“Yet, 19 months after the levees broke and destroyed parts of the city, people are still struggling to get back to a ‘normal' life.”
Most restaurants close at 10 p.m., she wrote. Nonfunctioning traffic lights sit curled up on street corners, twisted and uprooted from their cement bases. Many streets lack street signs. Schools, health care providers, restaurants and groceries are absent in many parts of the city.
“I found myself wondering,” Sadasivam wrote, “ ‘How can this be?' and ‘How can this be happening in America?' ” - The storm has not ended: UCD law students spend spring break helping victims of Hurricane Katrina
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Many of his clients, said Mr. Bricker, were residents of New Orleans' public housing projects, evacuated from low-rise brick apartment buildings now shut down by the Department of Housing and Urban Development, which plans to raze the units and replace them with mixed-income homes.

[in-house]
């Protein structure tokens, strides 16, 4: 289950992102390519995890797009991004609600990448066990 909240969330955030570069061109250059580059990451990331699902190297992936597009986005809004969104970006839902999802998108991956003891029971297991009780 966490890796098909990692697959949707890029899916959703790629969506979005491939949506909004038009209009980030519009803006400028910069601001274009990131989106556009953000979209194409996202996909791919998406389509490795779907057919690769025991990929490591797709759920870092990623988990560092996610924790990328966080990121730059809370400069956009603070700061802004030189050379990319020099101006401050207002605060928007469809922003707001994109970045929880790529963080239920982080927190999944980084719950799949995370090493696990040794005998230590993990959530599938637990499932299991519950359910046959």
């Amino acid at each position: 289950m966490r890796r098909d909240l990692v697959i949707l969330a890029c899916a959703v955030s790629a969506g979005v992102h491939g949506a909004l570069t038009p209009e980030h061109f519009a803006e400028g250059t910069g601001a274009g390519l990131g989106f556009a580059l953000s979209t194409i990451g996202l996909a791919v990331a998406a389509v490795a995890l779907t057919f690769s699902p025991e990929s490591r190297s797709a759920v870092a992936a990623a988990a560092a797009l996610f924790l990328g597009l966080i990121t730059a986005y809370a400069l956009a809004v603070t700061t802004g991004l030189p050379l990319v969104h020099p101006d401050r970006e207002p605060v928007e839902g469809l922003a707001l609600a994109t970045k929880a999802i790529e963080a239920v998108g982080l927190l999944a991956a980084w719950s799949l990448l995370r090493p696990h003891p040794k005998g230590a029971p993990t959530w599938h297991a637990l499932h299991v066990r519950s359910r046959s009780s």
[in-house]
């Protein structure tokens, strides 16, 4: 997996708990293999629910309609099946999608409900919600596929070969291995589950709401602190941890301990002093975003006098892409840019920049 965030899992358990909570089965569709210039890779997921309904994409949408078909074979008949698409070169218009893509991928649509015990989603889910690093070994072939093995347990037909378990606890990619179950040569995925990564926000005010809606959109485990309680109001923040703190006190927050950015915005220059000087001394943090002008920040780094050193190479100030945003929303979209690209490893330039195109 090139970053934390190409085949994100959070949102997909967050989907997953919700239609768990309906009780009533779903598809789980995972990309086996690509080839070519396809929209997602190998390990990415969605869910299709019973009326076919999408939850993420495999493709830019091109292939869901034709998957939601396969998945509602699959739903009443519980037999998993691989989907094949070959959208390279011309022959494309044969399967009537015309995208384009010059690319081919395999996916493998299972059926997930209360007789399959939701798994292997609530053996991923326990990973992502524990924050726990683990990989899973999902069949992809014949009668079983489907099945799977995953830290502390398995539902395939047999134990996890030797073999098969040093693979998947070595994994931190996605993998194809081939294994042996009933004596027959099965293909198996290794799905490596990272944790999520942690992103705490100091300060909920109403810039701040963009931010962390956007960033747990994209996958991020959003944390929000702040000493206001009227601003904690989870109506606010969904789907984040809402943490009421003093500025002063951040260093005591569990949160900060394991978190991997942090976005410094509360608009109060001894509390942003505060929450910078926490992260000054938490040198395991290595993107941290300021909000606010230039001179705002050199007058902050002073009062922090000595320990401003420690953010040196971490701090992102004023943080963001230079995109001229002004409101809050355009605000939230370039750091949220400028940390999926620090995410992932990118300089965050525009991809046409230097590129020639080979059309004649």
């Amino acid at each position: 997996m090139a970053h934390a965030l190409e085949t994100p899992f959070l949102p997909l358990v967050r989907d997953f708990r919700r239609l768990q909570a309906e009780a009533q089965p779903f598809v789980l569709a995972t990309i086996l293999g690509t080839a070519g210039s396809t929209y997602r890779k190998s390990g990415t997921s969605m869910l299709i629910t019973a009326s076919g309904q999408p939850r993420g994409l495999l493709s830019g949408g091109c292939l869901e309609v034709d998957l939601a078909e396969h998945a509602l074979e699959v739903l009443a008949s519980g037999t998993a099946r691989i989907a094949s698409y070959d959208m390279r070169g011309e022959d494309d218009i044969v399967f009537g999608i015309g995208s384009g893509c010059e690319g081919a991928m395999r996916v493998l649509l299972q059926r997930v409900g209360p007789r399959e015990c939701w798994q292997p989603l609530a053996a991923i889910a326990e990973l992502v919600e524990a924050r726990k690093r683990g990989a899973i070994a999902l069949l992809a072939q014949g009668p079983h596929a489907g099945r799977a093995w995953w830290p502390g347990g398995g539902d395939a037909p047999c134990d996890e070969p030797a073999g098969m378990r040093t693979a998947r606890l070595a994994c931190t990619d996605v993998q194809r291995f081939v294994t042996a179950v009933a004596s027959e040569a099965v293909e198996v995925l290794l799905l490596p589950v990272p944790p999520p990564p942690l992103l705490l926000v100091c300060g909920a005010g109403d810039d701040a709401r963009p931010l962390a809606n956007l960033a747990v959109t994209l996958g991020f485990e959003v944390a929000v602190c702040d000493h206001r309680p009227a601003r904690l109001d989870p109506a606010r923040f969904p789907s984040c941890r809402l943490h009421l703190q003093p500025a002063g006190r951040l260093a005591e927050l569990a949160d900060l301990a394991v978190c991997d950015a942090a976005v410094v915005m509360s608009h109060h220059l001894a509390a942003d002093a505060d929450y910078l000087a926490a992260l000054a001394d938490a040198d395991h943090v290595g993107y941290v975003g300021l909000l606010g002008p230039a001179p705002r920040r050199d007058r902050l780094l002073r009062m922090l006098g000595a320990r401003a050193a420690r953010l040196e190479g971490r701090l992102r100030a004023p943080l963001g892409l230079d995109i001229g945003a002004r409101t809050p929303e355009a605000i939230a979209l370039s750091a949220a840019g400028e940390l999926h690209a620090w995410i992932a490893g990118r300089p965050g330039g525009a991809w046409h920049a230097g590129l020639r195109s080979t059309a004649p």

"With minor repairs," said Mr. Bricker of the barricaded projects, "poor people could move back in there tomorrow."During a luncheon prior to the panel discussion, Kenneth Feinberg, the Washington, D.C., attorney appointed special master of the federal September 11th Victim Compensation Fund, asked a simple question: Why has such a fund not been established by the federal government in the wake of Hurricane Katrina? - Columbia Law Panel Probes Slow Response to Katrina
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